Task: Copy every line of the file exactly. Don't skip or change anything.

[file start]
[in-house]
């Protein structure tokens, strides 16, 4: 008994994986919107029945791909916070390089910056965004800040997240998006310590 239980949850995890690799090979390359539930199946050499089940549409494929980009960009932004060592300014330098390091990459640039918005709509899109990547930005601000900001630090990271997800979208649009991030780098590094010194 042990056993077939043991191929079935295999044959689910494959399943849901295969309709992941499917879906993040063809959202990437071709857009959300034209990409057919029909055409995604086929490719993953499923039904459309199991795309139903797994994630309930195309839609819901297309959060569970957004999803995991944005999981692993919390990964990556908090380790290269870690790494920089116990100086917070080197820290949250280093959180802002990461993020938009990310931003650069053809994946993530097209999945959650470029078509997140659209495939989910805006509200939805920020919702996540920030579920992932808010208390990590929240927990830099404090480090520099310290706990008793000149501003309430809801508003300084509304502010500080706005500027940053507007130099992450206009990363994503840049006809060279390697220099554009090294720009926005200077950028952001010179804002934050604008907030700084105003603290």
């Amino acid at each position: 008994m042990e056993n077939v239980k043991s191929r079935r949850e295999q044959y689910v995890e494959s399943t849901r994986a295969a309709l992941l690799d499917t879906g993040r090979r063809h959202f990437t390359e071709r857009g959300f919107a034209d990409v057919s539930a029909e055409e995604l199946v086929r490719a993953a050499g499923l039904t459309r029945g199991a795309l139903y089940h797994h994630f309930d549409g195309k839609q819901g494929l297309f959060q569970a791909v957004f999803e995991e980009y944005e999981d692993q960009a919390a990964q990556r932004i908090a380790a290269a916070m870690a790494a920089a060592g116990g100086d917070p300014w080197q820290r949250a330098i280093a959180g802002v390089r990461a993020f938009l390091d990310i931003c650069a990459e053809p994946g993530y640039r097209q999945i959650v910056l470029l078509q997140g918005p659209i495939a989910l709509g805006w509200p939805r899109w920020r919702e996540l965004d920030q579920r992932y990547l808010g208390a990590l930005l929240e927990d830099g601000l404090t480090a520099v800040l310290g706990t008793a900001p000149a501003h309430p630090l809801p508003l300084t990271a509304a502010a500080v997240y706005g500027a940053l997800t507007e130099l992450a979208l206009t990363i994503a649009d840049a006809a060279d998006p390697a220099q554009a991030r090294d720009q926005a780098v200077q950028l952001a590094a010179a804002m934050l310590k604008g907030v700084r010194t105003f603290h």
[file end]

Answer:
[in-house]
């Protein structure tokens, strides 16, 4: 008994994986919107029945791909916070390089910056965004800040997240998006310590 239980949850995890690799090979390359539930199946050499089940549409494929980009960009932004060592300014330098390091990459640039918005709509899109990547930005601000900001630090990271997800979208649009991030780098590094010194 042990056993077939043991191929079935295999044959689910494959399943849901295969309709992941499917879906993040063809959202990437071709857009959300034209990409057919029909055409995604086929490719993953499923039904459309199991795309139903797994994630309930195309839609819901297309959060569970957004999803995991944005999981692993919390990964990556908090380790290269870690790494920089116990100086917070080197820290949250280093959180802002990461993020938009990310931003650069053809994946993530097209999945959650470029078509997140659209495939989910805006509200939805920020919702996540920030579920992932808010208390990590929240927990830099404090480090520099310290706990008793000149501003309430809801508003300084509304502010500080706005500027940053507007130099992450206009990363994503840049006809060279390697220099554009090294720009926005200077950028952001010179804002934050604008907030700084105003603290």
């Amino acid at each position: 008994m042990e056993n077939v239980k043991s191929r079935r949850e295999q044959y689910v995890e494959s399943t849901r994986a295969a309709l992941l690799d499917t879906g993040r090979r063809h959202f990437t390359e071709r857009g959300f919107a034209d990409v057919s539930a029909e055409e995604l199946v086929r490719a993953a050499g499923l039904t459309r029945g199991a795309l139903y089940h797994h994630f309930d549409g195309k839609q819901g494929l297309f959060q569970a791909v957004f999803e995991e980009y944005e999981d692993q960009a919390a990964q990556r932004i908090a380790a290269a916070m870690a790494a920089a060592g116990g100086d917070p300014w080197q820290r949250a330098i280093a959180g802002v390089r990461a993020f938009l390091d990310i931003c650069a990459e053809p994946g993530y640039r097209q999945i959650v910056l470029l078509q997140g918005p659209i495939a989910l709509g805006w509200p939805r899109w920020r919702e996540l965004d920030q579920r992932y990547l808010g208390a990590l930005l929240e927990d830099g601000l404090t480090a520099v800040l310290g706990t008793a900001p000149a501003h309430p630090l809801p508003l300084t990271a509304a502010a500080v997240y706005g500027a940053l997800t507007e130099l992450a979208l206009t990363i994503a649009d840049a006809a060279d998006p390697a220099q554009a991030r090294d720009q926005a780098v200077q950028l952001a590094a010179a804002m934050l310590k604008g907030v700084r010194t105003f603290h």